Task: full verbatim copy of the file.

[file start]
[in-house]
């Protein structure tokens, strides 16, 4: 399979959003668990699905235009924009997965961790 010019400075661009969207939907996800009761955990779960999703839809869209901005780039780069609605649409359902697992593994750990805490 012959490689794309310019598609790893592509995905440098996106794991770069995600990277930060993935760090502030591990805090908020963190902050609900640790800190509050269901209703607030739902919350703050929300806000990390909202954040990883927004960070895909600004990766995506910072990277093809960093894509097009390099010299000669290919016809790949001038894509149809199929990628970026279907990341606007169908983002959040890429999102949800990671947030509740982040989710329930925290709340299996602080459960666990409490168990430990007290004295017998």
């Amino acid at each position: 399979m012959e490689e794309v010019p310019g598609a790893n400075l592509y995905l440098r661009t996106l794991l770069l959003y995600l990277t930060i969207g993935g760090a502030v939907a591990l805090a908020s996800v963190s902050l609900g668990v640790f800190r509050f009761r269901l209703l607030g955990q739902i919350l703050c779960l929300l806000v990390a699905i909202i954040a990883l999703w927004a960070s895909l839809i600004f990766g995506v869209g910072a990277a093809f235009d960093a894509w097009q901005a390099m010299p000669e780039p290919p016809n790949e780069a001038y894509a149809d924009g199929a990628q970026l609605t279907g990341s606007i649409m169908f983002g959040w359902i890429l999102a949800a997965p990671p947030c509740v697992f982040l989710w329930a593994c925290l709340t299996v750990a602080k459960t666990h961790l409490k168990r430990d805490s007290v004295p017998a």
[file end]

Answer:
[in-house]
């Protein structure tokens, strides 16, 4: 399979959003668990699905235009924009997965961790 010019400075661009969207939907996800009761955990779960999703839809869209901005780039780069609605649409359902697992593994750990805490 012959490689794309310019598609790893592509995905440098996106794991770069995600990277930060993935760090502030591990805090908020963190902050609900640790800190509050269901209703607030739902919350703050929300806000990390909202954040990883927004960070895909600004990766995506910072990277093809960093894509097009390099010299000669290919016809790949001038894509149809199929990628970026279907990341606007169908983002959040890429999102949800990671947030509740982040989710329930925290709340299996602080459960666990409490168990430990007290004295017998």
């Amino acid at each position: 399979m012959e490689e794309v010019p310019g598609a790893n400075l592509y995905l440098r661009t996106l794991l770069l959003y995600l990277t930060i969207g993935g760090a502030v939907a591990l805090a908020s996800v963190s902050l609900g668990v640790f800190r509050f009761r269901l209703l607030g955990q739902i919350l703050c779960l929300l806000v990390a699905i909202i954040a990883l999703w927004a960070s895909l839809i600004f990766g995506v869209g910072a990277a093809f235009d960093a894509w097009q901005a390099m010299p000669e780039p290919p016809n790949e780069a001038y894509a149809d924009g199929a990628q970026l609605t279907g990341s606007i649409m169908f983002g959040w359902i890429l999102a949800a997965p990671p947030c509740v697992f982040l989710w329930a593994c925290l709340t299996v750990a602080k459960t666990h961790l409490k168990r430990d805490s007290v004295p017998a």